I’m currently managing three large research projects, plus our media. I’ve had two big weeks preparing for our public health trial, planning an ethics application, delivering a workshop, finalising results of a project that’s been scaled across the state, and managing our public communications under less than ideal timing.Continue reading “Juggling Research”
Not-for-profit organisations still have a tendency to be reticent to fully embrace social media. For some it’s due to lack of funds, time or resources, for others it’s lack of confidence about technology. As not-for-profits are sometimes staffed by volunteers, social media duties may be handed to junior staff who aren’t adequately trained, or it’s otherwise done ad hoc by personnel who are looking after social media in additional to their main job.Continue reading “Twitter Tips for Not-for-Profits”
I had Friday off. I ran around doing errands and I spent the day in Newtown. It was lovely! The rest of the weekend was pretty relaxed, though I also worked a little on my personal research. I hope to be able to tell you about that soon. In addition, there was a big technical hiccup to attend to.Continue reading “Website Woes”
A lunchtime seminar on Aboriginal queer people at work, revising data from our randomised control trial to improve outcomes for students, public communications, and personal research.Continue reading “Racial Justice at Work”
I’ve been away a long time and I wanted to restart my series on A Day in Applied Sociology, to shed light on what it’s like to be an applied sociologist. First, I wanted to show you how I manage my public sociology with my paid work. Second, I wanted to reflect on what it’s like learning website and graphic design for business, research and social policy audiences.Continue reading “Website and Graphic Design in Applied Research”
Research doesn’t just involve collecting and analysising data, or writing reports. It involves endless admin and negotiation. I returned to work on a data request, accessibility, public communications, plus equity and diversity planning.Continue reading “Research Admin”
When you get a PhD, no one tells you how much of your research career will be spent doing admin, planning, and meetings! Today was a day filled with an abundance of these auxiliary tasks that keep research projects running on time and within allocated resourcing. From ethics, to stakeholder meetings about our research, to public communications, and getting ready for our intern, it was a packed day.Continue reading “Planning Research”
Social science offers sophisticated methods for governments to better understand social media. Social scientists are using established research techniques to improve meaningful collection of social data via social media.Continue reading “Improving Management of Social Media”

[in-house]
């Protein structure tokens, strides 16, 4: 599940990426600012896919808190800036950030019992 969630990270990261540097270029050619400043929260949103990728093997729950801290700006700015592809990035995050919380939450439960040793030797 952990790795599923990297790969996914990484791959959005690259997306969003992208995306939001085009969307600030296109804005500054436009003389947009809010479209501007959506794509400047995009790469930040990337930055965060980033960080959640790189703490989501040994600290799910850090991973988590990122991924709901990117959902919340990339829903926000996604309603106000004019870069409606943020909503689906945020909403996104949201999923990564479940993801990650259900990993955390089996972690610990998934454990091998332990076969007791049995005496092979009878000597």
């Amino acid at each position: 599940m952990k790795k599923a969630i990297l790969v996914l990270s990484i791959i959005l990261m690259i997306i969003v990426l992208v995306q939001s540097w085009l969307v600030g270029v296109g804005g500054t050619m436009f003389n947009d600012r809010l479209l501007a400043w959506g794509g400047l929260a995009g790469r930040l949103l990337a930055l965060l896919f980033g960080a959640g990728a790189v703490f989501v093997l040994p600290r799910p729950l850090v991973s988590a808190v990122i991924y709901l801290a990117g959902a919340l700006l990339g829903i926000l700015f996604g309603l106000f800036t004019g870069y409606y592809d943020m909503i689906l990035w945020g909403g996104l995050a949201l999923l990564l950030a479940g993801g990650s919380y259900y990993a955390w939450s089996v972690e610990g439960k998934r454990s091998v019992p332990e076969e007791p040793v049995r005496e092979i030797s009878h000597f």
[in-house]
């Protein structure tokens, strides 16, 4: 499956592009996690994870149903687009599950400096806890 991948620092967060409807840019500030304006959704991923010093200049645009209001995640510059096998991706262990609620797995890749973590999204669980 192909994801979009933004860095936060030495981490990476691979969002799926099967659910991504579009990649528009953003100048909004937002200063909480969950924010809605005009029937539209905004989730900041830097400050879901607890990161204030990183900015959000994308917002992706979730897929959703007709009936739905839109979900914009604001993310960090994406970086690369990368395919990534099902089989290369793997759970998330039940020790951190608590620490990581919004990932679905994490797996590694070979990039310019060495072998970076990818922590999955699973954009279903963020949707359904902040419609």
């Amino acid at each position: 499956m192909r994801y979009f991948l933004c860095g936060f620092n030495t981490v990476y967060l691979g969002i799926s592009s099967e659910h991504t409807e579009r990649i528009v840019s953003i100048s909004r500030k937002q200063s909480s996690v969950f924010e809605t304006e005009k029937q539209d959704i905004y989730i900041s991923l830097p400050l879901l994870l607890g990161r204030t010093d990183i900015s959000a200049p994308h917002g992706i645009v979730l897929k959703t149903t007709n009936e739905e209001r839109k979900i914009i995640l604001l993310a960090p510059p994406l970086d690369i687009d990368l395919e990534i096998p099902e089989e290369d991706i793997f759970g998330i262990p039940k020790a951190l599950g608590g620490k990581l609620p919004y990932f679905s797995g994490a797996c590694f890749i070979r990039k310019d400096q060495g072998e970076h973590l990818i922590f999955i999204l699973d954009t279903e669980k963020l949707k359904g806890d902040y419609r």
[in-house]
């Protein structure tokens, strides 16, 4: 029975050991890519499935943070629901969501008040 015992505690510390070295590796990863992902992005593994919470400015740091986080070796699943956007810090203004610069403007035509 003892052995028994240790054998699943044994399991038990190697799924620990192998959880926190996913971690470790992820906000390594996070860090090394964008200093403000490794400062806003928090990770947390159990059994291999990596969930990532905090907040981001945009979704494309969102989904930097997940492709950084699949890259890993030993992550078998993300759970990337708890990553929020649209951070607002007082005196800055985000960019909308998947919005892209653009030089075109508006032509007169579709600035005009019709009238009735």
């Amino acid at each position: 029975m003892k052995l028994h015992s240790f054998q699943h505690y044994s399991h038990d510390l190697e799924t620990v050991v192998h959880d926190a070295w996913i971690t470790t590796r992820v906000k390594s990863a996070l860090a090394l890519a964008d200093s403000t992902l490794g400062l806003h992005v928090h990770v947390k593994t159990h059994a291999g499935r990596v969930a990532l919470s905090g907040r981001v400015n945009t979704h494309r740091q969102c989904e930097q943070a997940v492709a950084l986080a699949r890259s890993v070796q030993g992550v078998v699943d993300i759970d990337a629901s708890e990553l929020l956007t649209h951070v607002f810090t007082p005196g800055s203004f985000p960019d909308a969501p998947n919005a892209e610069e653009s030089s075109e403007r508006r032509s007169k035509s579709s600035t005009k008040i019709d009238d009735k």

How do we better support “click farm” workers of the online economy? Click farm workers are paid to generate clicks and “likes” on webpages and they otherwise drive traffic to particular websites or social media posts. They are currently located in impoverished areas, especially in developing regions. Their pay is very low and the conditions under which they work are exploitative.
Economics Professor Yann Moulier Boutang argues we should draw on the concept of cognitive capital when thinking about the importance of these workers to the new digital economy. This term refers to the collective knowledge and income drawn from click worker’s online cooperation.
Business leaders who are not very active online are often put off by the idea of being trolled. This reticence then leads them to shy away from having a strong social media presence. There are different schools of thought about how to manage online abuse.
Start-up co-founders, Joel Gascoigne and Leo Widrich from Buffer, talk about three strategies:
- The Seth Rogen school of thought – turn off comments, so you don’t have to engage. This negates the “social” aspect of social media, but it puts your content out there for people to enjoy.
- Commit to active moderation of comments – this will still mean you will read negative comments, but you don’t have to let them be published on your sites or engage with them.
- Expect that it will happen and don’t let it get you down – the consequence of having a bigger online presence is that negative comments are likely to increase. If you don’t let it get to you, you can reap the rewards from the positive comments and engagements you do receive.
Regardless of which philosophy you lean towards, there are additional gendered, sexualised and racial dimensions to negative comments that complicate how companies manage online abuse.